The risk of heart attack following strenuous exercise is well recognized and the use of defibrillators can be particularly effective if administered in the first few minutes after the cardiac episode commences. General Business Law § 627-a requires health clubs with 500 members or more to have a defibrillator along with a trained operator to use it. Lay responders are often able to use the device with little or no training. In a recent decision by the Appellate Division Second Department, health clubs now have an affirmative duty to use the defibrillator in an emergency. The Court of Appeals previously held that although General Business Law § 627-a requires that defibrillators be present along with a trained operator, there is no affirmative duty to use the device. Generally speaking, a person does not owe a duty to assist a person in peril. Nevertheless, in Miglino v. Bally Total Fitness of Greater New York, 06556-2010, the Appellate Division held that since the statute requires health clubs to have defibrillators and someone trained to use it, health clubs may be liable for not using it in an emergency.
Horse jockeys suffer debilitating and sometimes fatal injuries when their horses break down while racing. Between 700 and 800 racehorses die from injuries every year. The New York Times recently conducted an investigation that reveals that many of these horses were given cocaine, cobra venom, Viagra and other performance-enhancing substances. According to the Times, an average of 24 horses die every week at American racetracks. There are no postmortem examinations of the animals. Since 2009, there are records of 3,800 incidents of illegal doping at American tracks. Given that only a small percentage of horses are actually tested, this figure is likely to be greatly understated. During that same period, the number of horses that broke down due to injury is 6,600, a figure that is on the rise. The general consensus is that this high figure is due to drugs.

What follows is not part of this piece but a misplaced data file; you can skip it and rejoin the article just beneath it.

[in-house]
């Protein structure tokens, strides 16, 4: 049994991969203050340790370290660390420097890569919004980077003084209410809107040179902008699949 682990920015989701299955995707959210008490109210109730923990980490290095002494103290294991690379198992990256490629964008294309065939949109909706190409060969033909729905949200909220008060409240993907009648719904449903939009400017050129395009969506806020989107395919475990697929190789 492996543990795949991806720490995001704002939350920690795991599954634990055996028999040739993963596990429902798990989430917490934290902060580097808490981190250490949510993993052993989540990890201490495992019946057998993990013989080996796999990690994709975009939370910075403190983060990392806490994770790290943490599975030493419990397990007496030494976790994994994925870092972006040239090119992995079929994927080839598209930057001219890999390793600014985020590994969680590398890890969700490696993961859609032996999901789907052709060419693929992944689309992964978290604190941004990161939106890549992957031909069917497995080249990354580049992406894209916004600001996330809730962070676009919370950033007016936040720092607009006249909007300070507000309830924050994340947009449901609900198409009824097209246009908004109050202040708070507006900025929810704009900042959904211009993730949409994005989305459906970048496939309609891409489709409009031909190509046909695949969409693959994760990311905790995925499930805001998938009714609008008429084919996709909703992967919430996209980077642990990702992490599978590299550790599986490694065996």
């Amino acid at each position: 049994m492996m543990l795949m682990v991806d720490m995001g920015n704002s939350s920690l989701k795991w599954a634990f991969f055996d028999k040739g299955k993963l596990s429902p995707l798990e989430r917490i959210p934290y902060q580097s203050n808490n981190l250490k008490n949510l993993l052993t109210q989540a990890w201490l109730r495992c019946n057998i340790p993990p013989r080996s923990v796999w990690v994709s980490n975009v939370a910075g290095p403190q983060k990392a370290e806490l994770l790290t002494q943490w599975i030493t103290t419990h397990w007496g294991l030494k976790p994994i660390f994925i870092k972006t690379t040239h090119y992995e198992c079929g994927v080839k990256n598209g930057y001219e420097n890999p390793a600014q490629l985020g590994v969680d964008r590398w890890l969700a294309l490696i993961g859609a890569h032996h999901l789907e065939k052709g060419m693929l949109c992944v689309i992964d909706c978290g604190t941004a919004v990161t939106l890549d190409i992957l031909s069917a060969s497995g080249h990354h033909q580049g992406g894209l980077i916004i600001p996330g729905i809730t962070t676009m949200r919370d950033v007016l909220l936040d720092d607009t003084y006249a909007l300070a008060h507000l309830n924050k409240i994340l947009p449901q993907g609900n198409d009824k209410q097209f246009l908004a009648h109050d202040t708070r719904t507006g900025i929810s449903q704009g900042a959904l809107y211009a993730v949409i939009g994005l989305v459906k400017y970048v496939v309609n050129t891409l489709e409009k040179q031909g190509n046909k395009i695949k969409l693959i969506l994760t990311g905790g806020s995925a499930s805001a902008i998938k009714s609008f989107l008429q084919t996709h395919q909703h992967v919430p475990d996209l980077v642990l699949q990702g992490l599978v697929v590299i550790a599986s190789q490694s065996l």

Brain injuries from concussions, which result from brain movement within the skull after an impact, may lead to problems with memory and communication, personality changes, as well as depression and the early onset of dementia. Multiple blows to the head can lead to long-term brain injury, including memory loss, dementia and depression.